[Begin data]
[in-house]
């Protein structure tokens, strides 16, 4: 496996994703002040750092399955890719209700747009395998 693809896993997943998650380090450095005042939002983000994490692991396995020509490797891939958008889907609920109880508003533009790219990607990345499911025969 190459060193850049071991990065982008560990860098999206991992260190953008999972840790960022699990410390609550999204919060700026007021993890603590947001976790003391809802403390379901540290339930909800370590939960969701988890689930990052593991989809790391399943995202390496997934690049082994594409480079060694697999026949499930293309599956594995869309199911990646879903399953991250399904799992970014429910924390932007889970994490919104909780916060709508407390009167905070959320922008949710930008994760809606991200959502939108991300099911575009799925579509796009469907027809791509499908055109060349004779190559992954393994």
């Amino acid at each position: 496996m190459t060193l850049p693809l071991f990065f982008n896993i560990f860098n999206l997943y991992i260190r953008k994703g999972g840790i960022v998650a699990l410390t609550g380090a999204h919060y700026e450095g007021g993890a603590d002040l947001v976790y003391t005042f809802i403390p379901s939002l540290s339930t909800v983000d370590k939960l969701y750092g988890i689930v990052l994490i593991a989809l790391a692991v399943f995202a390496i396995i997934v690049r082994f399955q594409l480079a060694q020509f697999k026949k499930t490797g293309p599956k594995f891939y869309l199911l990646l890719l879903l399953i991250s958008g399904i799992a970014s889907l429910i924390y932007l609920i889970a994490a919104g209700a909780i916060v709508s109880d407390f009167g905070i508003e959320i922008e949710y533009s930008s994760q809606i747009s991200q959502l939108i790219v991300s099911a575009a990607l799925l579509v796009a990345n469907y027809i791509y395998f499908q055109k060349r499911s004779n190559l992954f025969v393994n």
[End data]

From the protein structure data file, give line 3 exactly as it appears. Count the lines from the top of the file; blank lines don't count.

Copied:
């Amino acid at each position: 496996m190459t060193l850049p693809l071991f990065f982008n896993i560990f860098n999206l997943y991992i260190r953008k994703g999972g840790i960022v998650a699990l410390t609550g380090a999204h919060y700026e450095g007021g993890a603590d002040l947001v976790y003391t005042f809802i403390p379901s939002l540290s339930t909800v983000d370590k939960l969701y750092g988890i689930v990052l994490i593991a989809l790391a692991v399943f995202a390496i396995i997934v690049r082994f399955q594409l480079a060694q020509f697999k026949k499930t490797g293309p599956k594995f891939y869309l199911l990646l890719l879903l399953i991250s958008g399904i799992a970014s889907l429910i924390y932007l609920i889970a994490a919104g209700a909780i916060v709508s109880d407390f009167g905070i508003e959320i922008e949710y533009s930008s994760q809606i747009s991200q959502l939108i790219v991300s099911a575009a990607l799925l579509v796009a990345n469907y027809i791509y395998f499908q055109k060349r499911s004779n190559l992954f025969v393994n």